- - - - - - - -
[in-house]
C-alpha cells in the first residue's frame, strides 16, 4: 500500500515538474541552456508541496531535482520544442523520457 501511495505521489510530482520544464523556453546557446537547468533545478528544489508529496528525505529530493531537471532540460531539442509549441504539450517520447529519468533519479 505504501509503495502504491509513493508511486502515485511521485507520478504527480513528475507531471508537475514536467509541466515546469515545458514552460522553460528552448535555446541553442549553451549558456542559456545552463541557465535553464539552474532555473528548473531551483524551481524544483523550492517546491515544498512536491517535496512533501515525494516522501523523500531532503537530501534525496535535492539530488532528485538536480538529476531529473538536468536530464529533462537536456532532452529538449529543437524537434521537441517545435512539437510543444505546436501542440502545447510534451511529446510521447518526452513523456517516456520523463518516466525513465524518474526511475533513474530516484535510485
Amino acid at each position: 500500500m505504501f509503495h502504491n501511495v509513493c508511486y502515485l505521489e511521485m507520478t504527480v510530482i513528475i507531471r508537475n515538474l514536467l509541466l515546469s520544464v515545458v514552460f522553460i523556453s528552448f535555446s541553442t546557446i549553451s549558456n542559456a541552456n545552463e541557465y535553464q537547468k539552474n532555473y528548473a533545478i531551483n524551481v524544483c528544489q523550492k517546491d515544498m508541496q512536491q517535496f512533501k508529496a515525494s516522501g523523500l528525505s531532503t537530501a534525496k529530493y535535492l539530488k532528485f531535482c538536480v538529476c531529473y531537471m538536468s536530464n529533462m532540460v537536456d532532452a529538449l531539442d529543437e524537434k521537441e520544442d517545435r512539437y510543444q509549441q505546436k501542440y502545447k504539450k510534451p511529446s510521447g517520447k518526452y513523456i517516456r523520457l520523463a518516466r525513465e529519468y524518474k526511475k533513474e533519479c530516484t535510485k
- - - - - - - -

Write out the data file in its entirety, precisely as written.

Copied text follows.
[in-house]
C-alpha cells in the first residue's frame, strides 16, 4: 500500500515538474541552456508541496531535482520544442523520457 501511495505521489510530482520544464523556453546557446537547468533545478528544489508529496528525505529530493531537471532540460531539442509549441504539450517520447529519468533519479 505504501509503495502504491509513493508511486502515485511521485507520478504527480513528475507531471508537475514536467509541466515546469515545458514552460522553460528552448535555446541553442549553451549558456542559456545552463541557465535553464539552474532555473528548473531551483524551481524544483523550492517546491515544498512536491517535496512533501515525494516522501523523500531532503537530501534525496535535492539530488532528485538536480538529476531529473538536468536530464529533462537536456532532452529538449529543437524537434521537441517545435512539437510543444505546436501542440502545447510534451511529446510521447518526452513523456517516456520523463518516466525513465524518474526511475533513474530516484535510485
Amino acid at each position: 500500500m505504501f509503495h502504491n501511495v509513493c508511486y502515485l505521489e511521485m507520478t504527480v510530482i513528475i507531471r508537475n515538474l514536467l509541466l515546469s520544464v515545458v514552460f522553460i523556453s528552448f535555446s541553442t546557446i549553451s549558456n542559456a541552456n545552463e541557465y535553464q537547468k539552474n532555473y528548473a533545478i531551483n524551481v524544483c528544489q523550492k517546491d515544498m508541496q512536491q517535496f512533501k508529496a515525494s516522501g523523500l528525505s531532503t537530501a534525496k529530493y535535492l539530488k532528485f531535482c538536480v538529476c531529473y531537471m538536468s536530464n529533462m532540460v537536456d532532452a529538449l531539442d529543437e524537434k521537441e520544442d517545435r512539437y510543444q509549441q505546436k501542440y502545447k504539450k510534451p511529446s510521447g517520447k518526452y513523456i517516456r523520457l520523463a518516466r525513465e529519468y524518474k526511475k533513474e533519479c530516484t535510485k